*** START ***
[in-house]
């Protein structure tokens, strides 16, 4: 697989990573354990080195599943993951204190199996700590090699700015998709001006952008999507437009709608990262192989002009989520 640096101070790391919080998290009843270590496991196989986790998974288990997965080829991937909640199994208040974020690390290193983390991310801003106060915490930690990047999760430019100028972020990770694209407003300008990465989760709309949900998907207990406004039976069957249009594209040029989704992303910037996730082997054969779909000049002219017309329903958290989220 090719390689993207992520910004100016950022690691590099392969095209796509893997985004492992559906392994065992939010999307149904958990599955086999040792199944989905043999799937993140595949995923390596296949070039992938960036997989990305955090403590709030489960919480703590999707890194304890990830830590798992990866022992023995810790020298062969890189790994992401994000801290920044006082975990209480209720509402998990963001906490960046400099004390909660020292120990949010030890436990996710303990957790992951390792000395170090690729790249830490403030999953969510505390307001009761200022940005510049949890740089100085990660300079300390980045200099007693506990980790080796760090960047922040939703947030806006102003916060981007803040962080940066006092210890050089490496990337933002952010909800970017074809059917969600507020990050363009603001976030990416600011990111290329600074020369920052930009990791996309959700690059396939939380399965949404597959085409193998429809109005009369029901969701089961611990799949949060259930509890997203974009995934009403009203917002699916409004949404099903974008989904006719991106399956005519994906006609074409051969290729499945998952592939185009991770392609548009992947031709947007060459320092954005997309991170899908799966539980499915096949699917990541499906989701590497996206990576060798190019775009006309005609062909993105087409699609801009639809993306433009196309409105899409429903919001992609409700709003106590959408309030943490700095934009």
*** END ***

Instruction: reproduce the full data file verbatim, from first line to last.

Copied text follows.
[in-house]
């Protein structure tokens, strides 16, 4: 697989990573354990080195599943993951204190199996700590090699700015998709001006952008999507437009709608990262192989002009989520 640096101070790391919080998290009843270590496991196989986790998974288990997965080829991937909640199994208040974020690390290193983390991310801003106060915490930690990047999760430019100028972020990770694209407003300008990465989760709309949900998907207990406004039976069957249009594209040029989704992303910037996730082997054969779909000049002219017309329903958290989220 090719390689993207992520910004100016950022690691590099392969095209796509893997985004492992559906392994065992939010999307149904958990599955086999040792199944989905043999799937993140595949995923390596296949070039992938960036997989990305955090403590709030489960919480703590999707890194304890990830830590798992990866022992023995810790020298062969890189790994992401994000801290920044006082975990209480209720509402998990963001906490960046400099004390909660020292120990949010030890436990996710303990957790992951390792000395170090690729790249830490403030999953969510505390307001009761200022940005510049949890740089100085990660300079300390980045200099007693506990980790080796760090960047922040939703947030806006102003916060981007803040962080940066006092210890050089490496990337933002952010909800970017074809059917969600507020990050363009603001976030990416600011990111290329600074020369920052930009990791996309959700690059396939939380399965949404597959085409193998429809109005009369029901969701089961611990799949949060259930509890997203974009995934009403009203917002699916409004949404099903974008989904006719991106399956005519994906006609074409051969290729499945998952592939185009991770392609548009992947031709947007060459320092954005997309991170899908799966539980499915096949699917990541499906989701590497996206990576060798190019775009006309005609062909993105087409699609801009639809993306433009196309409105899409429903919001992609409700709003106590959408309030943490700095934009």